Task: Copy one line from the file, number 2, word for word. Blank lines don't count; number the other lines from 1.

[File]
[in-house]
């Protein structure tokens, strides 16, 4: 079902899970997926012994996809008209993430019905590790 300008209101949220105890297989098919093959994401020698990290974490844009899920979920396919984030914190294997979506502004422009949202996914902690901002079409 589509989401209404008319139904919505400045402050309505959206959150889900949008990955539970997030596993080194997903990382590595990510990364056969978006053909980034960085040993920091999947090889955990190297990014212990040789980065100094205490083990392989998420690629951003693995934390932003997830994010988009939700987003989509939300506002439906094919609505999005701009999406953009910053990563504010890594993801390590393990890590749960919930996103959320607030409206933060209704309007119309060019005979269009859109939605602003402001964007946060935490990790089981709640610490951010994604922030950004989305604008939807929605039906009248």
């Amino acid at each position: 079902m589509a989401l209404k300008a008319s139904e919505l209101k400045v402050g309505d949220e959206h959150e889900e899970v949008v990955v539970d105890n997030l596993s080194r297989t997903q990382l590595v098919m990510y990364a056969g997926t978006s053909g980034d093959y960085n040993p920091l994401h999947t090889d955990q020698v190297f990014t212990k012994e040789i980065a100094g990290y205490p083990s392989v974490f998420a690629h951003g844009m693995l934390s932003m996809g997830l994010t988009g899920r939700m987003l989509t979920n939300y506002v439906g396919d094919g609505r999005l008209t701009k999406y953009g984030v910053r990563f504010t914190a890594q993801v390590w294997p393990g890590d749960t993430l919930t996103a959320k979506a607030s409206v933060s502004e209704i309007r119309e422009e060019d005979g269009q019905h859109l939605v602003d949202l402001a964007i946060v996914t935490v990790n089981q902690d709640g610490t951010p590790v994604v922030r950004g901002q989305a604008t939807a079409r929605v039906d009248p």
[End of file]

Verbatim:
């Protein structure tokens, strides 16, 4: 079902899970997926012994996809008209993430019905590790 300008209101949220105890297989098919093959994401020698990290974490844009899920979920396919984030914190294997979506502004422009949202996914902690901002079409 589509989401209404008319139904919505400045402050309505959206959150889900949008990955539970997030596993080194997903990382590595990510990364056969978006053909980034960085040993920091999947090889955990190297990014212990040789980065100094205490083990392989998420690629951003693995934390932003997830994010988009939700987003989509939300506002439906094919609505999005701009999406953009910053990563504010890594993801390590393990890590749960919930996103959320607030409206933060209704309007119309060019005979269009859109939605602003402001964007946060935490990790089981709640610490951010994604922030950004989305604008939807929605039906009248």